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The Orleans Inn

By Thomas D’Agostino: From Haunted Massachusetts.

It was July 19, 2006. The day was dismal and wet. The thunder echoed through the harbor and the rain came down in sheets. Arlene and I were traveling through Cape Cod researching our book Haunted Massachusetts, a book that would be used for various documentaries and television series. Our next stop would be the Orleans Inn. Once inside the inn, it was a whole different atmosphere. Ed and his family were the most welcoming hosts. Arlene and I immediately felt like regulars there. He gave us a quick tour to where the haunted places were, then left us alone to investigate.

Our preliminary investigation started in room four, where the ghosts of two cats are known to reside. In this room, guests and employees have seen the spirit of a girl the staff calls Hannah. She is said to be one of the women who were murdered when the inn was a brothel of sorts in the 1920s. Two old women bought the structure in 1900, where they kept many cats as pets. It seems Hannah likes to let the cats out of the room. Here we held a vigil with recorders and tarot cards but Hannah and her cats were not into guests at that moment.

Our next stop, the infamous cupola. The fifth floor, called the Belvedere, is a small room, containing a dining table where a couple can feast and savor the romantic view of the harbor. The sixth floor is the cupola. A Christmas tree stands up there year round. This was a way of welcoming sailors home after a long journey at sea. This is also where a former bartender named Fred hung himself. His spirit also makes itself known in many ways around the inn. Waitresses have extinguished the candles on the dining room tables only to find them relit. They think it is either Fred or Hannah looking for attention. A former manager was so used to the ghostly antics of Fred that upon locking up for the night she would say goodnight to Fred. One night she froze in her tracks when a ghostly voice echoed out a goodnight response from nowhere.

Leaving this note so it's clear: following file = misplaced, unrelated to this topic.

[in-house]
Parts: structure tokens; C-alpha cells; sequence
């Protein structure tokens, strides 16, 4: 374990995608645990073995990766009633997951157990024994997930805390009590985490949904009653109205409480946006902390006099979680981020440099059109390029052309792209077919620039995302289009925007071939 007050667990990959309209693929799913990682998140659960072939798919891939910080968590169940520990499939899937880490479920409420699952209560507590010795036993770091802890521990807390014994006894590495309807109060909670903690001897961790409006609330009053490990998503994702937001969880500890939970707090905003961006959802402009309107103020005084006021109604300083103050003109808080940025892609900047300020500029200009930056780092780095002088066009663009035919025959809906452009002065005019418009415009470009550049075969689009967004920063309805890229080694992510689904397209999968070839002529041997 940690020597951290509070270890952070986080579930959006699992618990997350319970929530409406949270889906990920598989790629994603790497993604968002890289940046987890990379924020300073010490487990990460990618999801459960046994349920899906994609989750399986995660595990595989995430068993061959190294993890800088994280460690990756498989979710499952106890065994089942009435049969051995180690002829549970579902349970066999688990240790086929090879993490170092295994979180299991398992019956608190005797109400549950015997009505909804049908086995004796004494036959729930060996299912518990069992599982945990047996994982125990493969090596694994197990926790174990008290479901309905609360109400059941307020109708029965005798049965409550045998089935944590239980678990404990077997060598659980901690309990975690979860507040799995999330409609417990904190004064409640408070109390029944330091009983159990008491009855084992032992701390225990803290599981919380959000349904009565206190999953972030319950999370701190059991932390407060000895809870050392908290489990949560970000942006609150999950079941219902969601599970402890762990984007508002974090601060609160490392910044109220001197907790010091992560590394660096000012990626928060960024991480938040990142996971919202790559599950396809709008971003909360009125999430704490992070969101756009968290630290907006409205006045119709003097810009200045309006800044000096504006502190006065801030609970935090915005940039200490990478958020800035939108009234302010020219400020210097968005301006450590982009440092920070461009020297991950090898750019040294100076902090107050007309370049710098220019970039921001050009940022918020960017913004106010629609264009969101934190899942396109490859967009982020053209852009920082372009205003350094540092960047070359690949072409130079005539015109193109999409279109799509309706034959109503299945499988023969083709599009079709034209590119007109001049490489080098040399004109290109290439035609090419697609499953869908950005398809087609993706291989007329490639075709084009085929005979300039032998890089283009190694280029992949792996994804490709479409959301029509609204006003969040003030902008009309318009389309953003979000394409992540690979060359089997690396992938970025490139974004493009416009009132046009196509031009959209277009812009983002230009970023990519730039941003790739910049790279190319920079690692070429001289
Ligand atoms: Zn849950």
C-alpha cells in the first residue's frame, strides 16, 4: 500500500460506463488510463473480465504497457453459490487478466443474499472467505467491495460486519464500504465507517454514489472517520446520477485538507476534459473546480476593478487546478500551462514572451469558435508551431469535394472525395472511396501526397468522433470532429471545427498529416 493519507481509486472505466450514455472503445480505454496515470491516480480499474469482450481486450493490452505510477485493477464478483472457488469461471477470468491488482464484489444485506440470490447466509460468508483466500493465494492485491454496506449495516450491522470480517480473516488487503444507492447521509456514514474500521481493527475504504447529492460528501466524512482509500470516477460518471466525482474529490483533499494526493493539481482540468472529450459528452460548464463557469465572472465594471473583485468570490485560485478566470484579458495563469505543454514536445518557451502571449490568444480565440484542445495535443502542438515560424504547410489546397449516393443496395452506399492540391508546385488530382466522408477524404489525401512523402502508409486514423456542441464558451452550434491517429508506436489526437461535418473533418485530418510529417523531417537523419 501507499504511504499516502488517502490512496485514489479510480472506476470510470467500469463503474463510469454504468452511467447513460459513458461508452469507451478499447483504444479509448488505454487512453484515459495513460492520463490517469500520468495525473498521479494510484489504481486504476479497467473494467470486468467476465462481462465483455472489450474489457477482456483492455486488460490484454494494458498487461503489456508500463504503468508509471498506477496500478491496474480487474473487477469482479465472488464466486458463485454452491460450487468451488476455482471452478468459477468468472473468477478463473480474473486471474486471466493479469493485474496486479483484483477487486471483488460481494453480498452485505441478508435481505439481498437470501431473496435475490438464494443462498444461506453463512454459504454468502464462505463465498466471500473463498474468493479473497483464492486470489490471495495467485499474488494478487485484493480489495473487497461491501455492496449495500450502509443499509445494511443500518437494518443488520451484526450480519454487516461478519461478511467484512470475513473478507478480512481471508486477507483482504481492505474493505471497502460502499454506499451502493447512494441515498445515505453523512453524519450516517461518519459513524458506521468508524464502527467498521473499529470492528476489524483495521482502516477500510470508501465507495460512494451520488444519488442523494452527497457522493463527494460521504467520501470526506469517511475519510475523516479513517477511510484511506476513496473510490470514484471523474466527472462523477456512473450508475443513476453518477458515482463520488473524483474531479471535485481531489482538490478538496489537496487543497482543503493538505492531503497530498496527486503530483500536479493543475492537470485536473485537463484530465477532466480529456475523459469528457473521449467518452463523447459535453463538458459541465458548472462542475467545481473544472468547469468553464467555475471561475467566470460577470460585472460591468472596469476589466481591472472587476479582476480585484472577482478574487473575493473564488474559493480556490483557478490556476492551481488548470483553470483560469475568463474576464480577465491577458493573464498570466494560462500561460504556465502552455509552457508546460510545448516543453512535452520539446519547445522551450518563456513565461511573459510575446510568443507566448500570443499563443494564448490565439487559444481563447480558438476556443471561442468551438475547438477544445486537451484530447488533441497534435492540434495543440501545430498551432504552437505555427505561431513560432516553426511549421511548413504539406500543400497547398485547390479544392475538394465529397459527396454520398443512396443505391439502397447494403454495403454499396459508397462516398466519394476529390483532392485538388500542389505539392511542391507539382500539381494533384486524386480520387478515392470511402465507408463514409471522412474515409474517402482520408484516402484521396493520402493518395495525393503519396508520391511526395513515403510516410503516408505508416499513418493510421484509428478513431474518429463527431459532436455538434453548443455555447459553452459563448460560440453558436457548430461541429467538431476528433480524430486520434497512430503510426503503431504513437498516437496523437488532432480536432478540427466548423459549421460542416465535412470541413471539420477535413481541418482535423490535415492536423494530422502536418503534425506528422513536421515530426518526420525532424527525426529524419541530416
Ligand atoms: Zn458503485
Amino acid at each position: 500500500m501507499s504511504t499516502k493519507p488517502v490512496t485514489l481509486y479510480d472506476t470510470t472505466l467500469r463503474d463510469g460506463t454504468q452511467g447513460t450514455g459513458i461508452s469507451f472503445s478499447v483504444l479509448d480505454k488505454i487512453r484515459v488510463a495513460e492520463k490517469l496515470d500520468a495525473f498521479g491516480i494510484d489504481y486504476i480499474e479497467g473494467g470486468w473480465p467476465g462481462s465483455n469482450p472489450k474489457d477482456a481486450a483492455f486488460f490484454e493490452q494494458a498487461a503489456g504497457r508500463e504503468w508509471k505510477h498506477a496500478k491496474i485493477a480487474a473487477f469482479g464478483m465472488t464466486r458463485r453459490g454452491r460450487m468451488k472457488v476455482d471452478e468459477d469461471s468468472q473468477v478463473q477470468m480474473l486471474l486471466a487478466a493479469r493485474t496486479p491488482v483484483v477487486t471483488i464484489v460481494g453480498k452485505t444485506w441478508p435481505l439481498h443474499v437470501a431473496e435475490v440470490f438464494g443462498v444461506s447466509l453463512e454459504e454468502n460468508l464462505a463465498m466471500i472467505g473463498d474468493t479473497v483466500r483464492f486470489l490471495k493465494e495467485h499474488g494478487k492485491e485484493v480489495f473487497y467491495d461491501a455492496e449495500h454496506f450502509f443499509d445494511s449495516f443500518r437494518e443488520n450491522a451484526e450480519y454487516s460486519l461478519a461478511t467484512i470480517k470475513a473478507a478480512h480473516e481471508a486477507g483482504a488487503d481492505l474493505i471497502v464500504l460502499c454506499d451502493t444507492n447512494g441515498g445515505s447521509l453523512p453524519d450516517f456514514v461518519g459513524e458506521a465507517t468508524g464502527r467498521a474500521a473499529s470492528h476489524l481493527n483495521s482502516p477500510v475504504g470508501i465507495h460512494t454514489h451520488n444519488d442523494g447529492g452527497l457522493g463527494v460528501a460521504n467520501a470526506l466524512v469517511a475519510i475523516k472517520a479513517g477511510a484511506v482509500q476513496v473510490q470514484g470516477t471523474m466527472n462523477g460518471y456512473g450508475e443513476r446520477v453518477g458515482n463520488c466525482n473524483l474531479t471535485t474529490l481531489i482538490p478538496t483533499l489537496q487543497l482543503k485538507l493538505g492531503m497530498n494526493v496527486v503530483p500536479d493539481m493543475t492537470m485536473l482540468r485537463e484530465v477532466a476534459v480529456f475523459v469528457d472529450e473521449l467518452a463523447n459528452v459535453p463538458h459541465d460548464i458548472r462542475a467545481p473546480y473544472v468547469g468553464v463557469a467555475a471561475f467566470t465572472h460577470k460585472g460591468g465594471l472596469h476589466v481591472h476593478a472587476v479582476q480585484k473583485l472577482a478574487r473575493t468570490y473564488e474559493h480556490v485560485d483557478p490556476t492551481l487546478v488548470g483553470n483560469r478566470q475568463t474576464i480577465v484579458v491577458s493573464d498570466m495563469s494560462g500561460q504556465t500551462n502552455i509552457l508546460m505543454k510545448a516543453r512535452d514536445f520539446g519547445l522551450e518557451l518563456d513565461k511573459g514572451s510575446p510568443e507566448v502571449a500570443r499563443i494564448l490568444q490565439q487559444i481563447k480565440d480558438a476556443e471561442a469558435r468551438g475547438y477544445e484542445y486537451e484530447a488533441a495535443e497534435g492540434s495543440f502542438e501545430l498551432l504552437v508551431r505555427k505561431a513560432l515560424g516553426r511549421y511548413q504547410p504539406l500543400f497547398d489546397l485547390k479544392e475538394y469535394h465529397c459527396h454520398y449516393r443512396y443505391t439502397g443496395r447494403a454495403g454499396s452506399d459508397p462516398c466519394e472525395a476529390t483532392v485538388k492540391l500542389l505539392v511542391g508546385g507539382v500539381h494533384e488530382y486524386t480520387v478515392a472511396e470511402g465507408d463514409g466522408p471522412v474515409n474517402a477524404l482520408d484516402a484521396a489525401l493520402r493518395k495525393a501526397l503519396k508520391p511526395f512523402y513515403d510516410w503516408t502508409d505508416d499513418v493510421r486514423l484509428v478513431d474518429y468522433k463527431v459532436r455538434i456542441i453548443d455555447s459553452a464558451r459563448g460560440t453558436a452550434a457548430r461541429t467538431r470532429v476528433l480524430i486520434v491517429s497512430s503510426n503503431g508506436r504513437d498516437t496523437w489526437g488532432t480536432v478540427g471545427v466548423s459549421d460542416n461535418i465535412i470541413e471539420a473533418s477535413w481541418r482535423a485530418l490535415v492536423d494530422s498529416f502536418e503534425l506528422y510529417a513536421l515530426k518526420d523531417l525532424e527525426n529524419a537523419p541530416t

There is another ghost at the Orleans. An employee of the inn, Paul, was found hanging in the basement. Current and past staff members have seen the manifestation of Paul, dressed in early 1900s clothing, near or on the stairs in the basement. All these characters seem to pale in comparison to the activities of Hannah. Ed once saw a naked woman waltz out into the main room towards the kitchen late at night. Half asleep and groggy, he passed it off as an eccentric guest. A few days later he received a startling account. Some local residents were passing by the inn late that same night when they saw a naked woman silently dancing in the Belvedere just below the cupola. They could easily see by the glowing form that it was not of the living world.

A local high school held its twenty-fifth reunion at the inn. In one of their photographs was the misty figure of a woman gliding in front of several alumni. The figure is easily recognized as human in nature. There are also the usual doors opening and closing as well as phantom footsteps in places where there is no living person.

After a thorough investigation of the Orleans Inn, we gathered our equipment and headed back to our hotel to review our findings. Although our evidence was inconclusive, it can be assured that the many people who have experienced the ghosts of the Orleans cannot be wrong or imagining the occurrences that have sent a chill through their bodies.

Since our visit other groups have investigated the inn, some for several television series. Ed’s son Shawn stated to us that he was a skeptic. In regard to the paranormal occurrences at the Orleans, his ten years as bartender has gone by with little event. “I don’t think there is anything out there that cannot be rationally explained,” was his firm belief. I can relate to his opinion for the most part. It is when the explanations run out and the rational becomes abnormal. It then becomes paranormal and we must try to figure out why.